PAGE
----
How to Save a Life by Sara Zarr
In this novel, a young woman whose darkness has been a long time coming connects with a once happy family that has recently experienced the sudden and devastating death of the father. The widow has invited the pregnant un-wed 18 year-old into her home with the intent of adopting the baby when it is born. Her daughter, in her last year of high school, thinks her mother has lost it. All three are so busy trying to save themselves from their own grief that almost no communication takes place. Aptly named, this story follows to resolution the dictum, “The life you save may be your own.”
Told in alternating perspectives of the two teen girls—Mandy and Jill—both the main and the supporting characters gradually emerge as complex and appealing individuals. Mandy negotiates with herself as she tries to both ditch her unfortunate childhood and to make better decisions for the new life she will bring into the world. Jill uses hostility as best she can to shut out others in her quest to numb the loss of her father. They are as different as two teens can be; their only common ground is the mother’s generosity and sorrow that holds them in an embrace. The magic of this story is how the author slowly brings them together to resolve the underlying and yet most gripping conflict in the plot, which is the question of the quality of life that awaits the new baby.
Zarr’s books, while clearly targeted to the teen girl audience, also fit well into the category of “If it’s good enough for a teen to read, it’s also good enough for an adult to read.” In fact this is a great book for mother and daughter to share.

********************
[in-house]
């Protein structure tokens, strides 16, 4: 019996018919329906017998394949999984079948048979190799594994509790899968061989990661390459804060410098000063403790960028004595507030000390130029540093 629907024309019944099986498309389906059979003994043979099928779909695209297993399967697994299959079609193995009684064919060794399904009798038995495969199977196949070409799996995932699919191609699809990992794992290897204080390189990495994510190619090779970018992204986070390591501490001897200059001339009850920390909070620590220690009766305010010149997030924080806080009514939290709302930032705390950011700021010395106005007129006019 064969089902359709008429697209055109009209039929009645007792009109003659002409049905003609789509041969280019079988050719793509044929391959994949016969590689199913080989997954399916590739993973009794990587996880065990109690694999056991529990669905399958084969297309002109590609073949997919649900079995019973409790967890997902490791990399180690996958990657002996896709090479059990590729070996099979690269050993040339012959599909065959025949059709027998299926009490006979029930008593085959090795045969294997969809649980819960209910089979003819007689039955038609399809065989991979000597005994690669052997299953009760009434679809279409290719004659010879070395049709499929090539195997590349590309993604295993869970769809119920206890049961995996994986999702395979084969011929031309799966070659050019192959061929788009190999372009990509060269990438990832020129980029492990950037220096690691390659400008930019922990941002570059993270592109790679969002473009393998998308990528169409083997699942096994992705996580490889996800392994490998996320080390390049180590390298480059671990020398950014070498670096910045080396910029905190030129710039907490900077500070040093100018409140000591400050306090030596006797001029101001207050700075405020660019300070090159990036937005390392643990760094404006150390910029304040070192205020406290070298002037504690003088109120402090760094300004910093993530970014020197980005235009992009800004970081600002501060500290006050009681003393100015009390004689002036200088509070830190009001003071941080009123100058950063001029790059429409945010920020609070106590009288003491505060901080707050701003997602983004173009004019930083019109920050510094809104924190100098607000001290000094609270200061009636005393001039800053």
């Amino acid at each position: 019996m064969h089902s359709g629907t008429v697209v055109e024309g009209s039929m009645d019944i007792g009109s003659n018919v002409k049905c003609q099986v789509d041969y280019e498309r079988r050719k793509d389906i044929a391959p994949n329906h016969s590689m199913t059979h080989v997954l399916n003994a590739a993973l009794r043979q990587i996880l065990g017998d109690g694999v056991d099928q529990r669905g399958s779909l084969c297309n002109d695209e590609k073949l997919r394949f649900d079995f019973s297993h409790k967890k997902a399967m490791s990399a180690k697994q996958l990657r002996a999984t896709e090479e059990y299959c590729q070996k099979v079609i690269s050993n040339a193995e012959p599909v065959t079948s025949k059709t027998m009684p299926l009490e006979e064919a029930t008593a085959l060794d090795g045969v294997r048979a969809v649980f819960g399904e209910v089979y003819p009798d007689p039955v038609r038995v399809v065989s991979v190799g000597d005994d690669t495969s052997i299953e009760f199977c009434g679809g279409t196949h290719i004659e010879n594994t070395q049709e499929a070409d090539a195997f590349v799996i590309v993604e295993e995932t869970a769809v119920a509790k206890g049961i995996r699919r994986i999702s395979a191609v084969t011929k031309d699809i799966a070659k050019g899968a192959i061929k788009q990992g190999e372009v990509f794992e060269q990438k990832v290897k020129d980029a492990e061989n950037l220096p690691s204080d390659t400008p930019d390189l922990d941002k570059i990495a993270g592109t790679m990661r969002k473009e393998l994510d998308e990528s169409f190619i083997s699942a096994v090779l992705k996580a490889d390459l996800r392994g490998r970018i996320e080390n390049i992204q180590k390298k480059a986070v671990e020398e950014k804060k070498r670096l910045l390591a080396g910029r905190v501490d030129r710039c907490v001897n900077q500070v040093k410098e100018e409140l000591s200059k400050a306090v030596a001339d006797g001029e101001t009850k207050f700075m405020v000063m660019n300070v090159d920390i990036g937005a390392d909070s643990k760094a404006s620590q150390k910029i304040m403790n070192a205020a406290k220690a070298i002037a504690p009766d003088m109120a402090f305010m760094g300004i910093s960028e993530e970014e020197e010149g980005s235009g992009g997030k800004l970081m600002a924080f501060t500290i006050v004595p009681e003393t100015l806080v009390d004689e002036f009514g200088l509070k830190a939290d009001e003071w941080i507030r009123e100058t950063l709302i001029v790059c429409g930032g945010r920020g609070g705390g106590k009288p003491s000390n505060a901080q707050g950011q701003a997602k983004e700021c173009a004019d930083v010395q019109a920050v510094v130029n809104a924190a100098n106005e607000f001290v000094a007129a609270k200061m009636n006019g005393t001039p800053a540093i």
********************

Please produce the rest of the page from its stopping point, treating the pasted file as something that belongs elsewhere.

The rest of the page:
Revolution, by Jennifer Donnelly
Jennifer Donnelly has written a book in an authentic teen voice in the tradition of Holden Caulfield that is highly educational, both about music and about the French Revolution. The narrator is a teen girl in her last year at a prestigious New York prep school. She has recently suffered a family tragedy and is tormented by what she views as her responsibility for that tragedy. Her often absent father whisks her away to Paris, thinking it would be good for her to get away.
In Paris, Andi discovers an old diary hidden in a secret compartment in a centuries-old guitar case. She has in her hands the guitar and the diary of another teen girl who lived during the French Revolution. Though all Andi can think of is leaving Paris and her father, as she slowly reads this diary she gets drawn further and further into the life of Alexandrine, her eighteenth century counterpart, until she is, in fact, there on the streets of revolutionary Paris. Even for readers new to the story of the French Revolution, Donnelly’s account is thorough and illuminating.
The second major theme of this story is music, specifically, the tradition of music that passes from the earliest classic composers all the way down through modern rap music. Andi is a serious musician; in fact, her music is all that keeps her together for most of the novel. Her musings on styles and compositions throughout this story should be of great interest to any teen interested in music.
Teens of both genders, both young and old, will like this book. It is history, it is music, and it is the pursuit of personal strength in the face of the worst of odds.